"The Tell-Tale Heart"Yesterday was the birthday of Edgar Allan Poe, who was born on January 19, 1809. Poe is one of my childhood favorites, so I marked the occasion by re-reading "The Tell-Tale Heart", the first Poe story that I ever encountered. The story is a masterpiece of tightly-wound mania, and remarkably short and concise given Poe's penchant for long-winded, florid prose. If you haven't read the story in a while, do yourself a favor and read it again. It's truly great.
My wonderful fourth-grade teacher, Patrick Murphy, read "The Tell-Tale Heart" aloud to our enraptured class. It was one of many reading choices (Beowulf and Shakespeare were others) which seemed pretty advanced for fourth graders (and my class wasn't exactly packed with intellectuals), which was one of the things I loved about Mr. Murphy. He never underestimated or talked down to us, and encouraged us to pursue our passions, even if that meant we were out of our desks for much of the school day. He was one of the best teachers I ever had.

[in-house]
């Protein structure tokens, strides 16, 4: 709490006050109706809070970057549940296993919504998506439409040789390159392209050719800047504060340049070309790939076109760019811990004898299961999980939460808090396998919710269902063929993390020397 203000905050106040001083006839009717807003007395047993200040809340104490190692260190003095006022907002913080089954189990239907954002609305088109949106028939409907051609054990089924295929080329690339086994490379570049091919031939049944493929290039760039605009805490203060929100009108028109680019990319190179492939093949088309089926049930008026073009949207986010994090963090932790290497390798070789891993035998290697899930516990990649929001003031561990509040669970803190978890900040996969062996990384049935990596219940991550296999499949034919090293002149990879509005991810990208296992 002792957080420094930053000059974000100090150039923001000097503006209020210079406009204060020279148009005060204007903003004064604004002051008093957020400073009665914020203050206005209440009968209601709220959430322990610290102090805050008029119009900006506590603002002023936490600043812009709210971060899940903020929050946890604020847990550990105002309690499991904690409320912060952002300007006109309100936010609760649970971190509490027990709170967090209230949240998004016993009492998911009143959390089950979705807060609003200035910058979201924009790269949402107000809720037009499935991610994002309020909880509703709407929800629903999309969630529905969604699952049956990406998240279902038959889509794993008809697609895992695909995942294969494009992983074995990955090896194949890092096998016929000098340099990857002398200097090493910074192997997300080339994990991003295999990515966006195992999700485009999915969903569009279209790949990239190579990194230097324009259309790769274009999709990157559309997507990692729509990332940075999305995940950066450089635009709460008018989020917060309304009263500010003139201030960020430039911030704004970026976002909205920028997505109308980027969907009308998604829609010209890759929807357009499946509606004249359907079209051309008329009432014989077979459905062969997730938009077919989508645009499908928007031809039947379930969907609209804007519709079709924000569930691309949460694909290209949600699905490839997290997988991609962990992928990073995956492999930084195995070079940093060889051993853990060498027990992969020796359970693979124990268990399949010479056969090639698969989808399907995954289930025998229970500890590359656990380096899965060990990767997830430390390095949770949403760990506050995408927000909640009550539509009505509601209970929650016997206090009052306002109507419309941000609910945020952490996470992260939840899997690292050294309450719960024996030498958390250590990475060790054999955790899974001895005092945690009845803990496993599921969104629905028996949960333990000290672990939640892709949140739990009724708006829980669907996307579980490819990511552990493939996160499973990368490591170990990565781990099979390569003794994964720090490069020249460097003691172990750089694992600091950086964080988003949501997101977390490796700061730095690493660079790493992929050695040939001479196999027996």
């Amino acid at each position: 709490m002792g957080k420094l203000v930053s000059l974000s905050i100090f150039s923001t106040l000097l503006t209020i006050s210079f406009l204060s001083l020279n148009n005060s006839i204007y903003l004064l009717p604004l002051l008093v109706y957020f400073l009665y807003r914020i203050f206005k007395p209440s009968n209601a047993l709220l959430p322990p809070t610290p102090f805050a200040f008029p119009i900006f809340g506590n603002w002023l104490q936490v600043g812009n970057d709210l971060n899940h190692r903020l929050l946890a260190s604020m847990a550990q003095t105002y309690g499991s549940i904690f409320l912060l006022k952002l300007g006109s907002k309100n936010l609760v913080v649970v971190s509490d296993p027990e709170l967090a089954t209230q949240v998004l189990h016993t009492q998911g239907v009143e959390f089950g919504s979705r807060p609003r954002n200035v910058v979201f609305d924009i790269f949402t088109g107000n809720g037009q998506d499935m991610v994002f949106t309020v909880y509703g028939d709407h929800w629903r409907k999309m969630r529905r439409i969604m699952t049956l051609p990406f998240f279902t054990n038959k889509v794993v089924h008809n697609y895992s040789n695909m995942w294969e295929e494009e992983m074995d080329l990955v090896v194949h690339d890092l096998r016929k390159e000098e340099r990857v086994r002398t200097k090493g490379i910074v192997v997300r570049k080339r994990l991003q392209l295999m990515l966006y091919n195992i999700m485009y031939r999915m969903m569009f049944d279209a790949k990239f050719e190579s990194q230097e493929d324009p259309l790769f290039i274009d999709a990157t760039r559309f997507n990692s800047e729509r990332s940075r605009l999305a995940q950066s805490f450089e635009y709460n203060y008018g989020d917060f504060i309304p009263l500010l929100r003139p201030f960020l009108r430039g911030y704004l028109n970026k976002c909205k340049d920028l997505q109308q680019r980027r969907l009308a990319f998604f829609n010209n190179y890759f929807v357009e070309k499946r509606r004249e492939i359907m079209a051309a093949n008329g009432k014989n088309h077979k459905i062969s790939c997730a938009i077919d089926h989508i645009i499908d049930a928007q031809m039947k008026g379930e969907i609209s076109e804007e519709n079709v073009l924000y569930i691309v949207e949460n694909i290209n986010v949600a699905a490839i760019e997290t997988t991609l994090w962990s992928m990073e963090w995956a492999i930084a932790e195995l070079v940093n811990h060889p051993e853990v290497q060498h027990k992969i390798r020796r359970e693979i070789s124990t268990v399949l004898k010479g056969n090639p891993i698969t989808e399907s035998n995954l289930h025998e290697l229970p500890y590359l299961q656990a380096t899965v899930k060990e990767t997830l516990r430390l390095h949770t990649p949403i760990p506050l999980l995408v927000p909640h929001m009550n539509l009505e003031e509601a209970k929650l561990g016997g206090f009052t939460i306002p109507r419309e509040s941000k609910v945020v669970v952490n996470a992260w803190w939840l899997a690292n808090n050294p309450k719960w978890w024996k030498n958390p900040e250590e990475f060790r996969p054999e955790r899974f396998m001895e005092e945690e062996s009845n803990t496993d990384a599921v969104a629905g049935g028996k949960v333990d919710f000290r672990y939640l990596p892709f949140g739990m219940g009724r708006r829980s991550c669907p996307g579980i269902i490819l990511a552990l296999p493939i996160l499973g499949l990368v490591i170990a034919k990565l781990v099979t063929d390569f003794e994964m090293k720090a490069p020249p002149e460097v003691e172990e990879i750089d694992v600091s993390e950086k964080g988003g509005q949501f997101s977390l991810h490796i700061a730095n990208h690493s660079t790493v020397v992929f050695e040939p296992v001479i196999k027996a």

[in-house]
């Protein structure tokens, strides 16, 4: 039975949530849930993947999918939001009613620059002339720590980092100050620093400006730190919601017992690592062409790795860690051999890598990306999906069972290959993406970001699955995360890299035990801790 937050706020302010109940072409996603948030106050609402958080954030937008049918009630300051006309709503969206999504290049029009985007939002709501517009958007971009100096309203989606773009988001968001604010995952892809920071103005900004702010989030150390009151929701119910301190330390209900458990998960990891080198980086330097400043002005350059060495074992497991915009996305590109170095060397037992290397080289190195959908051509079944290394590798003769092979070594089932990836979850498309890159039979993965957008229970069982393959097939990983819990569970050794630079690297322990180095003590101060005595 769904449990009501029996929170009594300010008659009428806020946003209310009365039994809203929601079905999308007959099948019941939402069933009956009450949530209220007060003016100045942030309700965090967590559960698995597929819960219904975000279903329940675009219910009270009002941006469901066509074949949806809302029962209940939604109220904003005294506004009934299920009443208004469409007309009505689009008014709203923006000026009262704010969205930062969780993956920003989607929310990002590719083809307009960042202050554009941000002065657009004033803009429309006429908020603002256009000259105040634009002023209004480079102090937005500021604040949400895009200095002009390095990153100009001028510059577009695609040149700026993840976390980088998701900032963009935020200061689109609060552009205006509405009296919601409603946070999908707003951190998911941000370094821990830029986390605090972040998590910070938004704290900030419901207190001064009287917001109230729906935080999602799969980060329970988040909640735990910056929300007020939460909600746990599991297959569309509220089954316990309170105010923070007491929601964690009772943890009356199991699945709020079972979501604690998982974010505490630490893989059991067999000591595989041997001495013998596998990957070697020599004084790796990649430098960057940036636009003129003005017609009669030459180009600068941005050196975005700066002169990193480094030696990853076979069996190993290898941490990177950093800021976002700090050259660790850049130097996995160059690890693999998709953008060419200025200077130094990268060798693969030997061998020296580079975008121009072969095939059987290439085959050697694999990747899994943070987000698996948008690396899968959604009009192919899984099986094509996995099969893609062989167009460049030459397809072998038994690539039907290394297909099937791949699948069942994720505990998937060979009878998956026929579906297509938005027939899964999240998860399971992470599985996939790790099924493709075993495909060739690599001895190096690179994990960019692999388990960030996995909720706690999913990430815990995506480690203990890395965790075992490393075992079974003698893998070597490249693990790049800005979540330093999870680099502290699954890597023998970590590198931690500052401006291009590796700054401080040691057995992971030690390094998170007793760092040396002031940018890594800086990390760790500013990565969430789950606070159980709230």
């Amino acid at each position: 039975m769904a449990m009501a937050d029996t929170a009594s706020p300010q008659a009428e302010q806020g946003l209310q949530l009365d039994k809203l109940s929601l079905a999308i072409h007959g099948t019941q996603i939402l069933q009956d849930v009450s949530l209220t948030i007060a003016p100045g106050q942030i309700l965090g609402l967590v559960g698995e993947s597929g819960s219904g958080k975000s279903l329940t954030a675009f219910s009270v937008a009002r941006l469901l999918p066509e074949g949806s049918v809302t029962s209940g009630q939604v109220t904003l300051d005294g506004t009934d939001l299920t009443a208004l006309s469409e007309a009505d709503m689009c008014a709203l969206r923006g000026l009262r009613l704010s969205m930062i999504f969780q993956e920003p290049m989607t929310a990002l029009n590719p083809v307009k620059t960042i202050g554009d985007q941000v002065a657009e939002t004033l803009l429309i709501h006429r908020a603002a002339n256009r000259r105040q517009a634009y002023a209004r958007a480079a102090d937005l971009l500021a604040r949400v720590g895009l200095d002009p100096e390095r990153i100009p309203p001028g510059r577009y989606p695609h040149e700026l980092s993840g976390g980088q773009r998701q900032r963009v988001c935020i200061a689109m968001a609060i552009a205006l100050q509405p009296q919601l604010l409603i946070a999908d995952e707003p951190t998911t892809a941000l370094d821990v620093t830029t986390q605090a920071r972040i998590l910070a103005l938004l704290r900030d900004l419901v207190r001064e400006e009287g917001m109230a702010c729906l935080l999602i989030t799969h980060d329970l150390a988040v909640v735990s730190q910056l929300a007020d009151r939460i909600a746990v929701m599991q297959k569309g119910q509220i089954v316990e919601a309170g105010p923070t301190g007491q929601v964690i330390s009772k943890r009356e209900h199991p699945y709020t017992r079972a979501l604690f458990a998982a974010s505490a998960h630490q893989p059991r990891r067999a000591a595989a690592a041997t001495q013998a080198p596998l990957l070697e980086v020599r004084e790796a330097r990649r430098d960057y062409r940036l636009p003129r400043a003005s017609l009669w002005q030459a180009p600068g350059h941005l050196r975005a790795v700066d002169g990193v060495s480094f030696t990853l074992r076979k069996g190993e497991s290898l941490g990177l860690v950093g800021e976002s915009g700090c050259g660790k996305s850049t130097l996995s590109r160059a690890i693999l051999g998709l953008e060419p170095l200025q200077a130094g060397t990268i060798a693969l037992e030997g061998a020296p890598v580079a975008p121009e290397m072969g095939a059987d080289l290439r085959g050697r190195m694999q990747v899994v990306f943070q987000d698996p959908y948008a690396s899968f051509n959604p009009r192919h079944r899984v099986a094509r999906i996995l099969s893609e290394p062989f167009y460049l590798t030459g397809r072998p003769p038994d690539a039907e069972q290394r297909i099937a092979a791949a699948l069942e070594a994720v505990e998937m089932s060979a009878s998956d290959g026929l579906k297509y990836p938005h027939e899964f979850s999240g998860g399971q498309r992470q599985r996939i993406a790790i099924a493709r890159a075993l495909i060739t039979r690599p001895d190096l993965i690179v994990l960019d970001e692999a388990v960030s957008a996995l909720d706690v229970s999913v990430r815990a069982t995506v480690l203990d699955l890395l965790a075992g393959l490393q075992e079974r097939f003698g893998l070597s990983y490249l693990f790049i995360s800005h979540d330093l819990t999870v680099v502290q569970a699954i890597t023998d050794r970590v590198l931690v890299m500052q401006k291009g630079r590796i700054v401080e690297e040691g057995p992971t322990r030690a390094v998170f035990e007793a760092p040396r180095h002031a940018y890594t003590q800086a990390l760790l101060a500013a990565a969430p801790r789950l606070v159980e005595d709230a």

All Our Bookcases
This is the first in a series of photographs of the many bookcases in our house. With all of us being serious readers, we own thousands of books which are scattered across almost every room in the house, with only minimal organization. Mostly the books end up wherever they'll fit, which always makes for pleasant hunting the next time we're looking for them.